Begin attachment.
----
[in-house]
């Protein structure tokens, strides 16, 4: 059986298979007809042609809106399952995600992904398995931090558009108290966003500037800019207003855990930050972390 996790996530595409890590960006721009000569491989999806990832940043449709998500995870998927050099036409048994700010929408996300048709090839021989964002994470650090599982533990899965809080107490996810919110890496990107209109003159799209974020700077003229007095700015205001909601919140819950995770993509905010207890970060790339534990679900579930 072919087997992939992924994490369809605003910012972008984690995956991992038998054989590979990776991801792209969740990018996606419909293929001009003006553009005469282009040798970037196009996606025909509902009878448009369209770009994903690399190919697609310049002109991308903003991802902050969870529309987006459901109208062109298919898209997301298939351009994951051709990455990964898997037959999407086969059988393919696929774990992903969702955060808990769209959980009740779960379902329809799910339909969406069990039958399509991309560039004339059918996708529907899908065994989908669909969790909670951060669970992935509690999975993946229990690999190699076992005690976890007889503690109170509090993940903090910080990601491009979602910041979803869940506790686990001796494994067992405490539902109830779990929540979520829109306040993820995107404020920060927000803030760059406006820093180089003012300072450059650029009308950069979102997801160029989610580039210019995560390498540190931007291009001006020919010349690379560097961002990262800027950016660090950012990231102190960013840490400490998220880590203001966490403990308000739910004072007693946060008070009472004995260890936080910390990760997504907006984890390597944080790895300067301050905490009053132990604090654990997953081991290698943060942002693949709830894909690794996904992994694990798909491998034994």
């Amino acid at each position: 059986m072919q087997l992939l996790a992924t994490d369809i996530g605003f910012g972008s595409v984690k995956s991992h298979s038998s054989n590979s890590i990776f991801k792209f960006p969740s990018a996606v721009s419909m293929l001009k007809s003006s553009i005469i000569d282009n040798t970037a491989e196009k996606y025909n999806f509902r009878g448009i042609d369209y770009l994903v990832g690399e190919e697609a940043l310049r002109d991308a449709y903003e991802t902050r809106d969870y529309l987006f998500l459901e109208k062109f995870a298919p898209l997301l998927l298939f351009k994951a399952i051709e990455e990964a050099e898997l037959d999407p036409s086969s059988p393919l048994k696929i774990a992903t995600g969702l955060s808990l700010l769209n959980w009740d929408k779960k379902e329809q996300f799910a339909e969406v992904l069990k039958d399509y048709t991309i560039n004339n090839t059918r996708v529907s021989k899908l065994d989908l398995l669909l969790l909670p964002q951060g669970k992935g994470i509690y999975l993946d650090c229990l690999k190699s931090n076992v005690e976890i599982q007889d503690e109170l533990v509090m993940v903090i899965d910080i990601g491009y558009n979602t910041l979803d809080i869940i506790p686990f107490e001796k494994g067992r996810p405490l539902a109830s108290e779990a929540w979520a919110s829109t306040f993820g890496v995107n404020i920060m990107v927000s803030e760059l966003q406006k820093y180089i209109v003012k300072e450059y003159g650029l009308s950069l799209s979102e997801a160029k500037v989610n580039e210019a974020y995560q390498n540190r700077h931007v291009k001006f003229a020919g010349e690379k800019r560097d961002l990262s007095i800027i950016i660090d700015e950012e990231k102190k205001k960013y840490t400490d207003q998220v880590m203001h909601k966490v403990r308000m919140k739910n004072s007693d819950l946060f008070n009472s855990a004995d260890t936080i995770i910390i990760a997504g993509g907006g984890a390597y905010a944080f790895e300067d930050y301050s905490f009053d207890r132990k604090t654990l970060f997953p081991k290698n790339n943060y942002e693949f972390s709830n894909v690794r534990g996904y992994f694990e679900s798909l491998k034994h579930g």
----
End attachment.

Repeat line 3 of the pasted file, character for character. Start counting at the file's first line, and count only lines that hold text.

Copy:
């Amino acid at each position: 059986m072919q087997l992939l996790a992924t994490d369809i996530g605003f910012g972008s595409v984690k995956s991992h298979s038998s054989n590979s890590i990776f991801k792209f960006p969740s990018a996606v721009s419909m293929l001009k007809s003006s553009i005469i000569d282009n040798t970037a491989e196009k996606y025909n999806f509902r009878g448009i042609d369209y770009l994903v990832g690399e190919e697609a940043l310049r002109d991308a449709y903003e991802t902050r809106d969870y529309l987006f998500l459901e109208k062109f995870a298919p898209l997301l998927l298939f351009k994951a399952i051709e990455e990964a050099e898997l037959d999407p036409s086969s059988p393919l048994k696929i774990a992903t995600g969702l955060s808990l700010l769209n959980w009740d929408k779960k379902e329809q996300f799910a339909e969406v992904l069990k039958d399509y048709t991309i560039n004339n090839t059918r996708v529907s021989k899908l065994d989908l398995l669909l969790l909670p964002q951060g669970k992935g994470i509690y999975l993946d650090c229990l690999k190699s931090n076992v005690e976890i599982q007889d503690e109170l533990v509090m993940v903090i899965d910080i990601g491009y558009n979602t910041l979803d809080i869940i506790p686990f107490e001796k494994g067992r996810p405490l539902a109830s108290e779990a929540w979520a919110s829109t306040f993820g890496v995107n404020i920060m990107v927000s803030e760059l966003q406006k820093y180089i209109v003012k300072e450059y003159g650029l009308s950069l799209s979102e997801a160029k500037v989610n580039e210019a974020y995560q390498n540190r700077h931007v291009k001006f003229a020919g010349e690379k800019r560097d961002l990262s007095i800027i950016i660090d700015e950012e990231k102190k205001k960013y840490t400490d207003q998220v880590m203001h909601k966490v403990r308000m919140k739910n004072s007693d819950l946060f008070n009472s855990a004995d260890t936080i995770i910390i990760a997504g993509g907006g984890a390597y905010a944080f790895e300067d930050y301050s905490f009053d207890r132990k604090t654990l970060f997953p081991k290698n790339n943060y942002e693949f972390s709830n894909v690794r534990g996904y992994f694990e679900s798909l491998k034994h579930g």